Every now and then I see a cheapo tool, and think “that might actually be worth trying”. Sometimes it’s a huge waste of money, and other times you end up with a very useful tool for very little cost. Several months ago, I saw some details of one of these little tempters, but was unable to actually track one down ..... till about two weeks ago. As soon as I saw it, I ordered it. It arrived only a day or two ago, and figured it would be rude not to review it.

Tools are often based on a particular function, be it pliers, scissors, or sometimes even a flashlight. This particular multitool is based on the humble utility knife, known generically here as a Stanley knife. The fact that this is actually a Stanley FatMax model did give me some confidence, as it is a brand I have had good products from in the past.

Read more: Stanley 4-1 FatMax Review

Read more: Stanley 4-1 FatMax Review

Before I bought the Gerber Mini Suspension-P, I'd never owned a Gerber multi tool, so I wasn't sure quite what to expect.  I've owned a couple of Gerber knives over the years and I was very impressed with them, and I'd had my eye on the Gerber Suspension multi tool for a while now.   (The Paraframe is still, for my money, one of the best pocket knives there is.)

Then recently I saw the Mini Suspension-P at Home Depot for about $10.  The price was right, so I took a chance and bought it.  After carrying it and using it for a couple of weeks now, I have to say I'm a little let down.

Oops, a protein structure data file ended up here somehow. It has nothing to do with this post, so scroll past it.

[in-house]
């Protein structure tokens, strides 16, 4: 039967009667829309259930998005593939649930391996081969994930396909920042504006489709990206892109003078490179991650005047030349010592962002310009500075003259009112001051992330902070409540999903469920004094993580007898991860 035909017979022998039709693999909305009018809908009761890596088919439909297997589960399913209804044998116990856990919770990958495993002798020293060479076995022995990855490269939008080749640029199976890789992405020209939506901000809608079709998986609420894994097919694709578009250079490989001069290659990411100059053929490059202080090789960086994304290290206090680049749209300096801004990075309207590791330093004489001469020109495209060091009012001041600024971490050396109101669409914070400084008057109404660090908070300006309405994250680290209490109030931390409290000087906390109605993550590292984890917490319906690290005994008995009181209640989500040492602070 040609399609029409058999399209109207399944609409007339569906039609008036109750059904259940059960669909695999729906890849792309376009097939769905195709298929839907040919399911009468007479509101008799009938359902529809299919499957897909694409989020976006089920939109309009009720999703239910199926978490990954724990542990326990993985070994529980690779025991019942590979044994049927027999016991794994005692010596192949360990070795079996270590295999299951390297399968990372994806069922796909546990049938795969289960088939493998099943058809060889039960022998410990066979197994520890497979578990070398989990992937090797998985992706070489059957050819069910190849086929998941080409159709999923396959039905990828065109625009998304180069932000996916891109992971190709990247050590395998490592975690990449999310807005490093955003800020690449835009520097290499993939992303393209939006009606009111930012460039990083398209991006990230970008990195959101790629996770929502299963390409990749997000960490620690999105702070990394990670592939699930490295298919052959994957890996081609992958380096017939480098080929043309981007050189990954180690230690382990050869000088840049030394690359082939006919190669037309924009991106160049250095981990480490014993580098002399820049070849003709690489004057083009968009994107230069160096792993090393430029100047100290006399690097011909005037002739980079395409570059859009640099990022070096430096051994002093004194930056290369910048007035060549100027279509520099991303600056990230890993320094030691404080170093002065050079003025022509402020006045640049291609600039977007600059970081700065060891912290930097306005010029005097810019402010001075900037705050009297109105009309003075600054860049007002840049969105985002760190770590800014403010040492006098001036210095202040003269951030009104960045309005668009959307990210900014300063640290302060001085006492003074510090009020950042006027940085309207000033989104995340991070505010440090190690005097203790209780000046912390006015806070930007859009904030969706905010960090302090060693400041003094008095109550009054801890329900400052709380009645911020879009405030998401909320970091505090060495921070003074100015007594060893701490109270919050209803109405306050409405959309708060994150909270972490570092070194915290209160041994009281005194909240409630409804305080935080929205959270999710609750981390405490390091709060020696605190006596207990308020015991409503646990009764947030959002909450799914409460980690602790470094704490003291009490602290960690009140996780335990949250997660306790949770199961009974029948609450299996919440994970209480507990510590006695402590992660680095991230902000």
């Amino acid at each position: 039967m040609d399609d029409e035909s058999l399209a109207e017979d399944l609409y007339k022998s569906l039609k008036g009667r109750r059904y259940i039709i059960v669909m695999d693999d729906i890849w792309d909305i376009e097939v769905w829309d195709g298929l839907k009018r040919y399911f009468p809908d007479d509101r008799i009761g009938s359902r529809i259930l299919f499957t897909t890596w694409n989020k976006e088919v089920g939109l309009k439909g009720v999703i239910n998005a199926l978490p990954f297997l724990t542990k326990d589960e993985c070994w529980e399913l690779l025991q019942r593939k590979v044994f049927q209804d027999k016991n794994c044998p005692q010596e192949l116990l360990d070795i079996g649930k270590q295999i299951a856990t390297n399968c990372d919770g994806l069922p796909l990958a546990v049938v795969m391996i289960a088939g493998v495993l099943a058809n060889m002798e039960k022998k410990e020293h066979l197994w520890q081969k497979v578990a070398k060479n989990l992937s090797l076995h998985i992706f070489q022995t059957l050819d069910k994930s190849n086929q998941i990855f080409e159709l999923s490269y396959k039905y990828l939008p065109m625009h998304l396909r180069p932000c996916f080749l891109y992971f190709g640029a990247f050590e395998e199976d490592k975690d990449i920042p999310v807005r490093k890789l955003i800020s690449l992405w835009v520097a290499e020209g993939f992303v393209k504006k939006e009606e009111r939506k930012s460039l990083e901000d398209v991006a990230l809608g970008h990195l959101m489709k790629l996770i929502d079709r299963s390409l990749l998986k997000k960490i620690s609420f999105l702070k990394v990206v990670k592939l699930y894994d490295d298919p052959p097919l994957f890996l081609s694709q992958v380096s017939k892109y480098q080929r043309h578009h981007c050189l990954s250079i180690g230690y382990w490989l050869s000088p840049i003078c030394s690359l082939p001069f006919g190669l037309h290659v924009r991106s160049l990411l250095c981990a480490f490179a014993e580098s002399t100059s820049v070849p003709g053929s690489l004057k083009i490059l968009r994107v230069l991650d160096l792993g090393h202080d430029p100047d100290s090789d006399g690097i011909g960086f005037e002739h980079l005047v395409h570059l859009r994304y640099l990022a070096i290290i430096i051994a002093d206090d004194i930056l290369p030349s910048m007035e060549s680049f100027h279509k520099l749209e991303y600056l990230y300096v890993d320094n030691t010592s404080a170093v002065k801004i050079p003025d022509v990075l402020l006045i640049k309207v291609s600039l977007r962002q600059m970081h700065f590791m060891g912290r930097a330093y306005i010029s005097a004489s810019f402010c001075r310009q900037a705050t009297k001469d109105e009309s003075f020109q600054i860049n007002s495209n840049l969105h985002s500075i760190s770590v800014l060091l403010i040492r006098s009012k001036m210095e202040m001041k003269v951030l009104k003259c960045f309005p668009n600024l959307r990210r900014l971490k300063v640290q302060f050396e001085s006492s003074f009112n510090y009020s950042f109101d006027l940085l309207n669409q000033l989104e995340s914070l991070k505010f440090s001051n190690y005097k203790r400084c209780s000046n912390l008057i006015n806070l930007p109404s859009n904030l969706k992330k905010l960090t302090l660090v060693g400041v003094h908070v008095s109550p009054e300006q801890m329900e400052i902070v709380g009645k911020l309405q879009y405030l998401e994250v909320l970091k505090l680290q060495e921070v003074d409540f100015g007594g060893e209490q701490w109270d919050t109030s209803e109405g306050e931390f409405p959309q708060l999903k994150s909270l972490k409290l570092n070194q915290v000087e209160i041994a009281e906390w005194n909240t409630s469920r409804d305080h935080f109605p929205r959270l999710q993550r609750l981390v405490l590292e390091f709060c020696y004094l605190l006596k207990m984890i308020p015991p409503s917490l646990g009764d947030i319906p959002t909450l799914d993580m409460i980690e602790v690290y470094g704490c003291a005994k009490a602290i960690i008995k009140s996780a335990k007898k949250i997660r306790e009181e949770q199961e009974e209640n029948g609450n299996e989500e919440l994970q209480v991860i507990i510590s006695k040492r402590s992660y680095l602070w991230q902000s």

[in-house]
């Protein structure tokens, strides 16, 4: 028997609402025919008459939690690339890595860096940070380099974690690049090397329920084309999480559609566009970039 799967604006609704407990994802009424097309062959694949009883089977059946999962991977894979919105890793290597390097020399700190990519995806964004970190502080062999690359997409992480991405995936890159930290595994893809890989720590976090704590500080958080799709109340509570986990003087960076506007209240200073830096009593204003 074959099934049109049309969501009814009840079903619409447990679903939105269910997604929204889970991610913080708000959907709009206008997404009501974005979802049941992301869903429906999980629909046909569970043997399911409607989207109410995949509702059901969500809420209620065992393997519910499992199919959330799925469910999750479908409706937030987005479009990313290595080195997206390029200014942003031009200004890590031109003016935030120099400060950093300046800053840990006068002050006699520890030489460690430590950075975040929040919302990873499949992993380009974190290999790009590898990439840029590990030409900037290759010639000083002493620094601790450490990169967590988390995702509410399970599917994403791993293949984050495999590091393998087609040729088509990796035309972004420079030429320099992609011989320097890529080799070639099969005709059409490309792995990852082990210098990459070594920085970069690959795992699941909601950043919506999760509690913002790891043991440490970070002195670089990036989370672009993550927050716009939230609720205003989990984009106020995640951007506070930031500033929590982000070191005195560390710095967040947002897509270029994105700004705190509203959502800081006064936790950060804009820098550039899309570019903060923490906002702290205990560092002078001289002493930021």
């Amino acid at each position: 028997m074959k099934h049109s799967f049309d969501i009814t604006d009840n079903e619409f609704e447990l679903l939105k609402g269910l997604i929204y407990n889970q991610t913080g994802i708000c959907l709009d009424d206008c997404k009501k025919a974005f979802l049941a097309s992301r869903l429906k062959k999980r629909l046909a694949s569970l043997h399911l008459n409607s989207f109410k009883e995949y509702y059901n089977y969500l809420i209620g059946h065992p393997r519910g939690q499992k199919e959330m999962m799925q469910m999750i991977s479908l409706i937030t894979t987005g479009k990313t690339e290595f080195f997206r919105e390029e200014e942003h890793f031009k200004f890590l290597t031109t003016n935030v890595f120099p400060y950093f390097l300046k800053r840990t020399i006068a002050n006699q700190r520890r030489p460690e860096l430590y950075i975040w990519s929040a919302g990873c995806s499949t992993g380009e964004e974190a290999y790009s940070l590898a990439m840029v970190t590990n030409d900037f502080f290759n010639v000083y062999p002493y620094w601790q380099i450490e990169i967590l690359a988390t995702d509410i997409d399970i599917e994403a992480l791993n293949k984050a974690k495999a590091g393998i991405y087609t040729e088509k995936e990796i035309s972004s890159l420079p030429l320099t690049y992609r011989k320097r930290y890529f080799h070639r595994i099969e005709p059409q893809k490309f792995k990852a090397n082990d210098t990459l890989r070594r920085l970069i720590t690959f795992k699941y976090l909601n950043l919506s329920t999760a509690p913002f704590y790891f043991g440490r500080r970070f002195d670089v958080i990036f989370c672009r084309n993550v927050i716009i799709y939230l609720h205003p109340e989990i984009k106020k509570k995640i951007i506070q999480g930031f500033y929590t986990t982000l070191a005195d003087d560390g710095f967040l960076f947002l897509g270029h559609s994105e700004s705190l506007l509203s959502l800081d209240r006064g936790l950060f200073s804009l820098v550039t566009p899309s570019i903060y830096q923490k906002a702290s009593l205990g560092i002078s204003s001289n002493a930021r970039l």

Read more: Gerber Mini Suspension-P Review

Read more: Gerber Mini Suspension-P Review

These tools are a bit like fraternal twins, at first glance they look nearly identical however they are very capable individuals.  Both tools are lower cost options in the full size category from Leatherman but don’t be misled by cost alone as they are no Ed McMahon to Johnny Carson or Ethel to Lucy.  The Wingman is a trusted friend and companion and the Sidekick a competent multitool ready for a task.  I feel Leatherman nailed these offerings, though not just for the budget minded consumer but for anyone looking for a tool to do exactly what it was designed to do, which is perform.


Read more: Leatherman Wingman and Sidekick Review

Read more: Leatherman Wingman and Sidekick Review

Parent Category: Leatherman Tool Group

When you need pliers on the go a multitool is great to have. But what about when that multitool feels like a brick in your pocket? Sheaths are an option but not everyone wants one on their side and not everyone wears a belt. There are also keychain tools, but the pliers on them are too small for many tasks. So what do you do? You get a Leatherman Mini-Tool.
Read more: Leatherman Mini-Tool Review

Read more: Leatherman Mini-Tool Review

Parent Category: Leatherman Tool Group

Locking pliers are a feature seldom explored by the multitool manufacturers, and not a tool I frequently need – but when you do need them, nothing else will suffice. Gerber entered the fray with the Grappler which features one hand deployable locking pliers (one fixed jaw and one movable one) with anvil style wire cutters. On the outside of the tool are four additional one hand opening tools, which means this was the world’s first full sized multitool where everything can be opened one handed, despite conflicting claims from elsewhere.


Read more: Gerber Grappler Review

Read more: Gerber Grappler Review

Parent Category: Gerber